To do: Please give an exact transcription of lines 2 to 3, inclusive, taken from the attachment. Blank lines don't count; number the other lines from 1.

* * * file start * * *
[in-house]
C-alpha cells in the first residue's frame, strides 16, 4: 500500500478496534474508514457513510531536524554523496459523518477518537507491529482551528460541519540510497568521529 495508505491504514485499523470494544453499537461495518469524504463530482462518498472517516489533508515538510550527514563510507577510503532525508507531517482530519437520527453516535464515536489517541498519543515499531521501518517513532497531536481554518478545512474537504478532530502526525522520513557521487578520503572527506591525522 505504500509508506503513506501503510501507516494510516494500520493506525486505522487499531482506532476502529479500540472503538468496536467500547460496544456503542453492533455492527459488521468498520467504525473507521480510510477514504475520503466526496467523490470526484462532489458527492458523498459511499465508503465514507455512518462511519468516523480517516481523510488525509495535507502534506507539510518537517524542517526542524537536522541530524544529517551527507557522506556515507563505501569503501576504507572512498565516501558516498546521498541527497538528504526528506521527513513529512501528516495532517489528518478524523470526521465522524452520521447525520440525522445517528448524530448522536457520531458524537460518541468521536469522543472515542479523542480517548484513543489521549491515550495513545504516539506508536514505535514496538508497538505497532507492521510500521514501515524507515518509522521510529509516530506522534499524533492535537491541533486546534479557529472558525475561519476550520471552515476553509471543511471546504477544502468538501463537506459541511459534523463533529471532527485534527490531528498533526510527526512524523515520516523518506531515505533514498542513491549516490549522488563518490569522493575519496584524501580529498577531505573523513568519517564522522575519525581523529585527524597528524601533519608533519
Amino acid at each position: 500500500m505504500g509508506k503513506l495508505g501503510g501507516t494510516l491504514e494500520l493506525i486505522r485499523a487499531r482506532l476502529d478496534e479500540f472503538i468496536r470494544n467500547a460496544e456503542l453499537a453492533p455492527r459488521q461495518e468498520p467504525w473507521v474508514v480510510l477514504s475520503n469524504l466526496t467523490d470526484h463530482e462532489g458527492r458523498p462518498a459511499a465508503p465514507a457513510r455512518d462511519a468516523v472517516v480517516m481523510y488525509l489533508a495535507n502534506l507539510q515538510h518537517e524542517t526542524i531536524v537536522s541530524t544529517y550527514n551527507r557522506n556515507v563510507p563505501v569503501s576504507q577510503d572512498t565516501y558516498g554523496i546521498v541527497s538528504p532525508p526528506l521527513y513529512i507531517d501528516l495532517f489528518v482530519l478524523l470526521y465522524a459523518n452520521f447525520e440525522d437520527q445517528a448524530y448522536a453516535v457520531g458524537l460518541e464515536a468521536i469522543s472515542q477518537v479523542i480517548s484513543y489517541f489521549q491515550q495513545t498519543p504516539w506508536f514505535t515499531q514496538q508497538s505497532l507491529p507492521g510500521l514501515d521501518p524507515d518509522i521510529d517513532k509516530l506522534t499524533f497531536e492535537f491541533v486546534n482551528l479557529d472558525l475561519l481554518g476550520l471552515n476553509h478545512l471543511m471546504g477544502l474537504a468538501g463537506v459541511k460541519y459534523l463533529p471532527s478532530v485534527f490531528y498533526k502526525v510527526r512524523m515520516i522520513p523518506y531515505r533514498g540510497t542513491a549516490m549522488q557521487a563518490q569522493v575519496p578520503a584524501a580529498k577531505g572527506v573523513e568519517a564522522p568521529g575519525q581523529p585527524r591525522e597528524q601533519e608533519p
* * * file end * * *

C-alpha cells in the first residue's frame, strides 16, 4: 500500500478496534474508514457513510531536524554523496459523518477518537507491529482551528460541519540510497568521529 495508505491504514485499523470494544453499537461495518469524504463530482462518498472517516489533508515538510550527514563510507577510503532525508507531517482530519437520527453516535464515536489517541498519543515499531521501518517513532497531536481554518478545512474537504478532530502526525522520513557521487578520503572527506591525522 505504500509508506503513506501503510501507516494510516494500520493506525486505522487499531482506532476502529479500540472503538468496536467500547460496544456503542453492533455492527459488521468498520467504525473507521480510510477514504475520503466526496467523490470526484462532489458527492458523498459511499465508503465514507455512518462511519468516523480517516481523510488525509495535507502534506507539510518537517524542517526542524537536522541530524544529517551527507557522506556515507563505501569503501576504507572512498565516501558516498546521498541527497538528504526528506521527513513529512501528516495532517489528518478524523470526521465522524452520521447525520440525522445517528448524530448522536457520531458524537460518541468521536469522543472515542479523542480517548484513543489521549491515550495513545504516539506508536514505535514496538508497538505497532507492521510500521514501515524507515518509522521510529509516530506522534499524533492535537491541533486546534479557529472558525475561519476550520471552515476553509471543511471546504477544502468538501463537506459541511459534523463533529471532527485534527490531528498533526510527526512524523515520516523518506531515505533514498542513491549516490549522488563518490569522493575519496584524501580529498577531505573523513568519517564522522575519525581523529585527524597528524601533519608533519
Amino acid at each position: 500500500m505504500g509508506k503513506l495508505g501503510g501507516t494510516l491504514e494500520l493506525i486505522r485499523a487499531r482506532l476502529d478496534e479500540f472503538i468496536r470494544n467500547a460496544e456503542l453499537a453492533p455492527r459488521q461495518e468498520p467504525w473507521v474508514v480510510l477514504s475520503n469524504l466526496t467523490d470526484h463530482e462532489g458527492r458523498p462518498a459511499a465508503p465514507a457513510r455512518d462511519a468516523v472517516v480517516m481523510y488525509l489533508a495535507n502534506l507539510q515538510h518537517e524542517t526542524i531536524v537536522s541530524t544529517y550527514n551527507r557522506n556515507v563510507p563505501v569503501s576504507q577510503d572512498t565516501y558516498g554523496i546521498v541527497s538528504p532525508p526528506l521527513y513529512i507531517d501528516l495532517f489528518v482530519l478524523l470526521y465522524a459523518n452520521f447525520e440525522d437520527q445517528a448524530y448522536a453516535v457520531g458524537l460518541e464515536a468521536i469522543s472515542q477518537v479523542i480517548s484513543y489517541f489521549q491515550q495513545t498519543p504516539w506508536f514505535t515499531q514496538q508497538s505497532l507491529p507492521g510500521l514501515d521501518p524507515d518509522i521510529d517513532k509516530l506522534t499524533f497531536e492535537f491541533v486546534n482551528l479557529d472558525l475561519l481554518g476550520l471552515n476553509h478545512l471543511m471546504g477544502l474537504a468538501g463537506v459541511k460541519y459534523l463533529p471532527s478532530v485534527f490531528y498533526k502526525v510527526r512524523m515520516i522520513p523518506y531515505r533514498g540510497t542513491a549516490m549522488q557521487a563518490q569522493v575519496p578520503a584524501a580529498k577531505g572527506v573523513e568519517a564522522p568521529g575519525q581523529p585527524r591525522e597528524q601533519e608533519p